Myrddin & Merlin: A Guide to the Early Evolution of the Merlin Legend
The Merlin legend and its associated prophecies can be split into two main phases. The first is the definitely pre-Galfridian Welsh stage in which Merlin (Welsh Myrddin) is conceived of as a legendary prophet. The second is the transformation of this Myrddin, by Geoffrey of Monmouth, into an internationally renowned wizard and vaticinator named Merlin who plays a crucial role in bringing about the conception of Arthur and who is prominent in later Arthurian story.
We do not possess a prose version of the Myrddin legend in Middle Welsh, but it has been argued that a general idea of its contents can be deduced from a number of allusions found in six medieval poems which, combined with Scottish and Irish versions of the tale, make possible a reconstruction of its main outline. These poems are Yr Afallennau ('The Apple-trees'); Yr Oianau ('The Greetings'); Ymddiddan Myrddin a Thaliesin ('The Dialogue of Myrddin and Taliesin'); Cyfoesi Myrddin a Gwenddydd ei Chwaer ('The Conversation of Myrddin and his Sister Gwenddydd'); Gwasgargerdd fyrddin yn y Bedd ('The Diffused Song of Myrddin in the Grave'); and Peirian Faban ('Commanding Youth'). The first three can be found in the thirteenth-century Black Book of Carmarthen and the remaining three occur in manuscripts dating from succeeding centuries. However, all the poems contain material that is probably considerably older than the dates of the written texts and they all furthermore include both legendary and prophetic material (with the legendary matter being undoubtedly older than the prophetic), the proportions of which vary from poem to poem.
In most of these poems the subject – who is either named as Myrddin or is generally assumed to be him – is portrayed as a Wild Man of the Woods living in Coed Celyddon (the 'Caledonian Forest'), where he has fled to after losing his reason ('wandering with madness and madmen') in the northern battle of Arfderydd, fought between rival chieftains c. 573 A.D.; with this lapse into madness Myrddin is said to have acquired the gift of prophecy. The antiquity of these traditions is however suspect, at least in their attachment to Myrddin. In Scottish sources there is a virtually identical tale of a Wild Man to that summarized above, but in these he is named Lailoken rather than Myrddin. It has been convincingly argued by Jarman that the above traditions of a prophetic wild man, which are attached to the name Myrddin, originally belonged to this Lailoken alone; it was only when the legend of Lailoken was transported to Wales, along with other northern saga material, that these traditions were attached to the name Myrddin. Jarman suggests that this occurred in ninth or tenth century; Padel, in contrast, has recently contended that this happened in the mid-twelfth century, but equally agrees that these tales originally belonged to Lailoken (see further below).
The question therefore must become 'who was the original Welsh Myrddin, if he is not the prophetic Wild Man of the poems?' The solution to this problem lies in the name Myrddin itself. The name Myrddin derives from the place-name Caer-fyrddin, 'Carmarthen' (Dyfed), and this clearly puts Myrddin in the same category as such figures as Port (a personal name derived the place-name Portsmouth), that is an eponymous founder-figure invented to explain a place-name – there is no possibility that Caer-fyrddin was named because of Myrddin, despite medieval speculation to the contrary. It further seems very likely that this figure was credited with some powers of prophecy previous to his association with the legends of Lailoken, the prophetic Wild Man. This is necessary both to account for the substitution of Myrddin's name in the Lailoken material, and also because of those few references to Myrddin that occur outside of the six poems mentioned above: most important of these is the ascription of a prophecy to Myrddin in the c. 930 Dyfed poem Armes Prydein. With the above in mind we can now turn to the accounts of Geoffrey of Monmouth.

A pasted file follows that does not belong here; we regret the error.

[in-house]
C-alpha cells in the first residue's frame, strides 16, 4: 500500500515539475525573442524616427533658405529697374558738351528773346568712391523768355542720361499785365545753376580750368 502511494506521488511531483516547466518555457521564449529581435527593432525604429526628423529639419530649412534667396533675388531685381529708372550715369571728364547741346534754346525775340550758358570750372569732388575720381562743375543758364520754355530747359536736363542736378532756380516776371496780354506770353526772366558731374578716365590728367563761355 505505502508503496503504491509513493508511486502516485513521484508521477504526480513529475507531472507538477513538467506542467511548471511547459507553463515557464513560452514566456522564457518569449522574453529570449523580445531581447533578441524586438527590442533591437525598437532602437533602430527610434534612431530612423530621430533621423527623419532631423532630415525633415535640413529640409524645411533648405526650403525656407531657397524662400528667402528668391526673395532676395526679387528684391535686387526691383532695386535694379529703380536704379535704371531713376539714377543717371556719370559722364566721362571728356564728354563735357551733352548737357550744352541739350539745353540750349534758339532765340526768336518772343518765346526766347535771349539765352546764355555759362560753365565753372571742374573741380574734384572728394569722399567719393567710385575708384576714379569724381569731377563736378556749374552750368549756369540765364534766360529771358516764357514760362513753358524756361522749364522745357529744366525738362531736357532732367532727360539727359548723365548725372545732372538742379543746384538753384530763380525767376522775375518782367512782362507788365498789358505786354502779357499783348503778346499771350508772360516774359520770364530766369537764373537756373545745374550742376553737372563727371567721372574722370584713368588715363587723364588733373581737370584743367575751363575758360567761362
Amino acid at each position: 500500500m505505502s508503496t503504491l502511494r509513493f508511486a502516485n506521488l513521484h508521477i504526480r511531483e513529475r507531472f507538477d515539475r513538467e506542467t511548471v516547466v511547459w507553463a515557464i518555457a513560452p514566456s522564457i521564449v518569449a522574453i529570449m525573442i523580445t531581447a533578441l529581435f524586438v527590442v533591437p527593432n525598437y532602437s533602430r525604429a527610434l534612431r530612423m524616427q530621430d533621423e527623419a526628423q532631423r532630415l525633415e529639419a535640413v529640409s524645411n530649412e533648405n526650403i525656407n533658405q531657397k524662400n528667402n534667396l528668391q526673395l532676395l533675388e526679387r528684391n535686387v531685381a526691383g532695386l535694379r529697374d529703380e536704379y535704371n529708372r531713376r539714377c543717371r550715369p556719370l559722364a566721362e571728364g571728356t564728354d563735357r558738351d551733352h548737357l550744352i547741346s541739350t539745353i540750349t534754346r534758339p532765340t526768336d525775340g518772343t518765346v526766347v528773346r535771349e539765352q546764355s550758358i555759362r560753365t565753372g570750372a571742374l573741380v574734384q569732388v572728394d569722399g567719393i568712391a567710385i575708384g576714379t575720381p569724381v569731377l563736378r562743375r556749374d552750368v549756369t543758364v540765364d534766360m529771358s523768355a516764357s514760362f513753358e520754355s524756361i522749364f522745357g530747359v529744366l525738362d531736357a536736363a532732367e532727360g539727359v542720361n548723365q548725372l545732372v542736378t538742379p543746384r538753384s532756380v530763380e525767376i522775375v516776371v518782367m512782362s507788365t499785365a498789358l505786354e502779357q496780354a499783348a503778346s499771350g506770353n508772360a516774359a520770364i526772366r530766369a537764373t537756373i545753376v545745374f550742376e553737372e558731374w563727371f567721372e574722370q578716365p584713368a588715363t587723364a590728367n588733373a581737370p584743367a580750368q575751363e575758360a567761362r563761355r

Geoffrey of Monmouth first mentions Merlin (Merlinus, based on the variant form of Myrddin, Merddin, adjusted by Geoffrey to avoid a unfortunate similarity in form to French merde) in his Historia Regum Britanniae of c. 1138, in which the mid-fifth-century British king Vortigern finds that the only way for the foundations of his fortress to be made secure is to sprinkle the blood of a fatherless youth onto the stones. Such a youth is found at Carmarthen named Merlin, whose mother, Geoffrey tells us, was the daughter of the king of Dyfed. She, living with the nuns at a local convent, had been impregnated by an incubus demon i.e. Merlin was fatherless. This child was further found to have prophetic powers and Geoffrey makes him utter the Prophetiae Merlinus, a long series of obscure prophecies. The essentials of this tale were not products of Geoffrey's imagination, but had rather been lifted bodily from the Historia Brittonum (written c. 829-30), with contractions and expansions here and there, including the addition of the Prophetiae Merlinus. There are however two major changes that give the story an entirely new direction. Firstly, in the Historia Brittonum the fatherless youth is named as Ambrosius, not Myrddin/Merlin. Secondly, in the Historia Brittonum the youth is found in Glywysing (i.e. Glamorgan), not at Carmarthen in Dyfed. Thus it seems clear that the Merlin of Geoffrey's Historia Regum Britanniae was a result of Geoffrey identifying the Historia Brittonum's Ambrosius with Myrddin in his earliest form as the prophetic eponymous founder-figure of Carmarthen. Of course Geoffrey didn't simply leave his portrayal of Merlin with this – he can be seen to have added various other elements, such as Merlin's involvement with the conception of Arthur and with the transportation of the Stonehenge stones, which have no parallel in the pre-Galfridian material, thus transforming how later generations would view this figure.